Paragraphia is the use of unintended phonemes, syllables, or words during writing attempts (Davis 2014; Papathansiou, Coppens & Potagas 2013; Patterson & Chapey 2008). Written errors can be similar to spoken errors (i.e., paraphasias). The more commonly used term for these spelling errors is agraphia. The term dysgraphia also may be used. Paragraphic errors can include substitution of a semantically related word, such as man for woman (associated by similarity) or house for dog (associated by frequent co-occurrences in written language); phonemic errors such as pite for pipe; or creation of a nonsense word such as dindle for banana. Paragraphia can be a symptom in several adult neurological conditions such as aphasia and dementia. For specific neuroanatomical descriptions, see agraphia.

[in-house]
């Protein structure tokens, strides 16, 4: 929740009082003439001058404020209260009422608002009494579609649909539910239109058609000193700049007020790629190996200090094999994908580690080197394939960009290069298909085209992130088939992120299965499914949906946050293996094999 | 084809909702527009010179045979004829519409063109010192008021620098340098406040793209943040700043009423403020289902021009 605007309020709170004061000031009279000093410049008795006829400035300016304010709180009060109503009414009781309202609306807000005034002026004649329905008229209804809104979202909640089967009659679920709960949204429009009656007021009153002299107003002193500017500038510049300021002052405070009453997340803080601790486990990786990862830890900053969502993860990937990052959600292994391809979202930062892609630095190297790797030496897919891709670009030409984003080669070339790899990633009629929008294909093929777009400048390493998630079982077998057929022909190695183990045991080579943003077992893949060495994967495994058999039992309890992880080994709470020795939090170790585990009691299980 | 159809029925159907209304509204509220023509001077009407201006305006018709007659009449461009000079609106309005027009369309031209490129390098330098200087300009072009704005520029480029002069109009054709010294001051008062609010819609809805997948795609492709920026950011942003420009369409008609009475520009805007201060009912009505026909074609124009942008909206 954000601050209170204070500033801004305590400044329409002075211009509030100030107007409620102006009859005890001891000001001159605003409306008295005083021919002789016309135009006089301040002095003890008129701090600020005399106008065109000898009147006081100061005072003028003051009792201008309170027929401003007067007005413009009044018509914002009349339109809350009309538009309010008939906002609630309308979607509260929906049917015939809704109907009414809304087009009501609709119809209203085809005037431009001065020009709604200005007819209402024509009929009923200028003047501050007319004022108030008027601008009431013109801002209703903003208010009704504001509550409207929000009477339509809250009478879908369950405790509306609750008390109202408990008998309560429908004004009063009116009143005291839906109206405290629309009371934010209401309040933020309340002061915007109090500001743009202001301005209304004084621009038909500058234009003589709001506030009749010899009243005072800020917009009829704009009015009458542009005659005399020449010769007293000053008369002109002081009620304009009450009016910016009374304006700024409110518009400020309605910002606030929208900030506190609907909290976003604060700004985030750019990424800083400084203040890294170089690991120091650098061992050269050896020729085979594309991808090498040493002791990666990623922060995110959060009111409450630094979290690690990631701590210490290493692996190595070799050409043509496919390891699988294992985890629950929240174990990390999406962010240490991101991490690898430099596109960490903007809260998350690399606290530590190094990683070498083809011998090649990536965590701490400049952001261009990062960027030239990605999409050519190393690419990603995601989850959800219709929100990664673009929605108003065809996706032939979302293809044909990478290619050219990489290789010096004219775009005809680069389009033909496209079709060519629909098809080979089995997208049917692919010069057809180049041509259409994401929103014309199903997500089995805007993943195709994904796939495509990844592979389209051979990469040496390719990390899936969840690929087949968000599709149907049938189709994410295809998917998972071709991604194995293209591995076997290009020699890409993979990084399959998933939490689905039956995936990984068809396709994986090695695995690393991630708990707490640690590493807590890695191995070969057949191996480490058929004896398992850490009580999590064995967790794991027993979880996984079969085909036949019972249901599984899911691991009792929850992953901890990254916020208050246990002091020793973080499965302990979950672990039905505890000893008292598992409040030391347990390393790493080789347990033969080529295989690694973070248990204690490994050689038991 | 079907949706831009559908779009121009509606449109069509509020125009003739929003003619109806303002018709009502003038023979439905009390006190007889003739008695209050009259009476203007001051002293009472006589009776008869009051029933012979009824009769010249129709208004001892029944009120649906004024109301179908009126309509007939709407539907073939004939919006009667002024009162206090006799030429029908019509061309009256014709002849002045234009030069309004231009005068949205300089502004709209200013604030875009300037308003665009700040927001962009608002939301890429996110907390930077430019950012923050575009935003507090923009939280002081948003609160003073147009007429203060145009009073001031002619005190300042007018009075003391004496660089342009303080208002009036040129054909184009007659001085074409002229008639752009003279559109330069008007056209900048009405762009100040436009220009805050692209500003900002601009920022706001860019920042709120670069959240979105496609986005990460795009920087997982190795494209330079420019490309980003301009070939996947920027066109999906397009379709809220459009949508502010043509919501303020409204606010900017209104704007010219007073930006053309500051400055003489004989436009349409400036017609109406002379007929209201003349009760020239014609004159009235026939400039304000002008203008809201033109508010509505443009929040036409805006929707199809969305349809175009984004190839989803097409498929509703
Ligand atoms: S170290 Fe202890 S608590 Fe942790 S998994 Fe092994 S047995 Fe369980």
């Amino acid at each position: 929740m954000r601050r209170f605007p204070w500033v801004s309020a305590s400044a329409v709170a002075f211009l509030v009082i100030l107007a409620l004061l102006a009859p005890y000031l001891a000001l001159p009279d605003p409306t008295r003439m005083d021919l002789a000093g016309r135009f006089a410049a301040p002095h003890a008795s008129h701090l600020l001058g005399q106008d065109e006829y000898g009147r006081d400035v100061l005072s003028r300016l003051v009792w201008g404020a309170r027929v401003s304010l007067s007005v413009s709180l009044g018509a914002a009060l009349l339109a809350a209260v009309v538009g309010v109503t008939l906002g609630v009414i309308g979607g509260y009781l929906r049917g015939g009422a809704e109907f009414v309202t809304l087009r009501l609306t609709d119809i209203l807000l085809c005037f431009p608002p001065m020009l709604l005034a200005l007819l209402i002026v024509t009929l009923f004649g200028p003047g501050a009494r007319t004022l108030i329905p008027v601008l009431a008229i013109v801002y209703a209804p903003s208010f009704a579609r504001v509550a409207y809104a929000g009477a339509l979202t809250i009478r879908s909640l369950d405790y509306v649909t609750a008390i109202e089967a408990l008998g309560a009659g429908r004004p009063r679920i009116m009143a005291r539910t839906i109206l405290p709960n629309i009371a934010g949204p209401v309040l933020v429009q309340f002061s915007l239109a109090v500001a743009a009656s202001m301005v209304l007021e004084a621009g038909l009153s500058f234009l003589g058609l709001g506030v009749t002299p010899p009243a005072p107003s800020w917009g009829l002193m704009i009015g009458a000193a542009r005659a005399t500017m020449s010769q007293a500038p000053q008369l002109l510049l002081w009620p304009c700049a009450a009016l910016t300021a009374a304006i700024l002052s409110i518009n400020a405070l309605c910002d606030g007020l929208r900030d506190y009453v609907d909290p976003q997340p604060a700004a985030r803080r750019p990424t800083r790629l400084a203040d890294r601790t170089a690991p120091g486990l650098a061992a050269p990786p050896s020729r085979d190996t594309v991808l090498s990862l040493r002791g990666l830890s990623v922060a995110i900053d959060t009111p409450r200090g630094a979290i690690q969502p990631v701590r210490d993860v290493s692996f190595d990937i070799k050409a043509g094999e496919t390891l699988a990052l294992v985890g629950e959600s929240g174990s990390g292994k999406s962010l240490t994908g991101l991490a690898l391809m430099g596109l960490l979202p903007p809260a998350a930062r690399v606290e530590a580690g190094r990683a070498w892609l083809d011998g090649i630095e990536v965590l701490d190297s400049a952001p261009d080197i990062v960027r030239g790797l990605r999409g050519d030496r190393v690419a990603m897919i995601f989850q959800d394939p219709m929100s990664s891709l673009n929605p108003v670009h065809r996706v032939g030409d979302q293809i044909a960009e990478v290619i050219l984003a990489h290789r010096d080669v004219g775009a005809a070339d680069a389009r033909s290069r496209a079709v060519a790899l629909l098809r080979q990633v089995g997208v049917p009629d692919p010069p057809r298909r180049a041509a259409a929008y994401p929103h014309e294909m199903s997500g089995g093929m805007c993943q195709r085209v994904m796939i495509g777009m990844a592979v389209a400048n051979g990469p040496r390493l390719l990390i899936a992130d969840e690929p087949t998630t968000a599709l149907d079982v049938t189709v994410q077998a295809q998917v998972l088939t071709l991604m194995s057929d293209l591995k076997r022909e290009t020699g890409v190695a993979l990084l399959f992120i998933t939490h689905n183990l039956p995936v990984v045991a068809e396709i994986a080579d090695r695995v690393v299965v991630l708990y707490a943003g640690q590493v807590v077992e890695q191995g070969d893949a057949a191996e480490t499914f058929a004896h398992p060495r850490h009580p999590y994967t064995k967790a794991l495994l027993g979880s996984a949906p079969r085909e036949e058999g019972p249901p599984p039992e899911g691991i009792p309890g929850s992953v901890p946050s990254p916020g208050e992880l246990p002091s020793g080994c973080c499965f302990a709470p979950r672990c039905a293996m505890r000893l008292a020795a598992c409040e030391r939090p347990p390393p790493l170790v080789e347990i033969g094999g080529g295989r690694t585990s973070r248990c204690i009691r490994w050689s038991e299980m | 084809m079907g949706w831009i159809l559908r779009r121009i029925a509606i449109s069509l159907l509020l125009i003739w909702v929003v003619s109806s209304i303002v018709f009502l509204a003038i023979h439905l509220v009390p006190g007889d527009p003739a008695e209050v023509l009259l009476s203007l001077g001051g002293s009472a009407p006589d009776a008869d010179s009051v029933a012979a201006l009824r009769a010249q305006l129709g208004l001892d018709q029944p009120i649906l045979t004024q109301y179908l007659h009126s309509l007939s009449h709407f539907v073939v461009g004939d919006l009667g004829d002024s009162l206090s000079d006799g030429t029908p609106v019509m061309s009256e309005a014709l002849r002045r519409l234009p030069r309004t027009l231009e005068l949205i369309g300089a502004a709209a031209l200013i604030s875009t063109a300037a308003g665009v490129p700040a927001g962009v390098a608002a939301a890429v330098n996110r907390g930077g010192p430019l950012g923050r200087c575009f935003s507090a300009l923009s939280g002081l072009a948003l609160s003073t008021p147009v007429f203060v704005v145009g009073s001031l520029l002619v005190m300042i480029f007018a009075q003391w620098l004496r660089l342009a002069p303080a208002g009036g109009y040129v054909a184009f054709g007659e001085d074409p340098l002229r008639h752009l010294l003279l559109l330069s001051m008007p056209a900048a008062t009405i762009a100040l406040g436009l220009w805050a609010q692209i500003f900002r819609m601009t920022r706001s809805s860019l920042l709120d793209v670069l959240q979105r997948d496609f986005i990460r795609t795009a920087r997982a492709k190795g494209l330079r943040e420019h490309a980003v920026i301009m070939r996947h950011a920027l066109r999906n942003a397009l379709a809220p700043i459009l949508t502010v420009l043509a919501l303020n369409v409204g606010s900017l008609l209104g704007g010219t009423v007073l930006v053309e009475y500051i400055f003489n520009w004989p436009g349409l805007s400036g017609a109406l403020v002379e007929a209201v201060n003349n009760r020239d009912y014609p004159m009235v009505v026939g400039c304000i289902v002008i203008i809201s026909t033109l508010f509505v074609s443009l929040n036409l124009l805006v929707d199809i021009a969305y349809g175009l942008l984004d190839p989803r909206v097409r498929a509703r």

- Davis, G. A. (2014). Aphasia and related cognitive-communicative disorders. Boston: Pearson.Google Scholar
- Papathanasiou, I., Coppens, P., & Potagas, C. (2013). Aphasia and related neurogenic communication disorders. Burlington: Jones and Bartlett Learning.Google Scholar
- Patterson, J., & Chapey, R. (2008). Assessment of language disorders in adults. In R. Chapey (Ed.), Language intervention strategies in aphasia and related neurogenic communication disorders (5th ed., p. 109). Philadelphia: Lippincott Williams & Wilkins.Google Scholar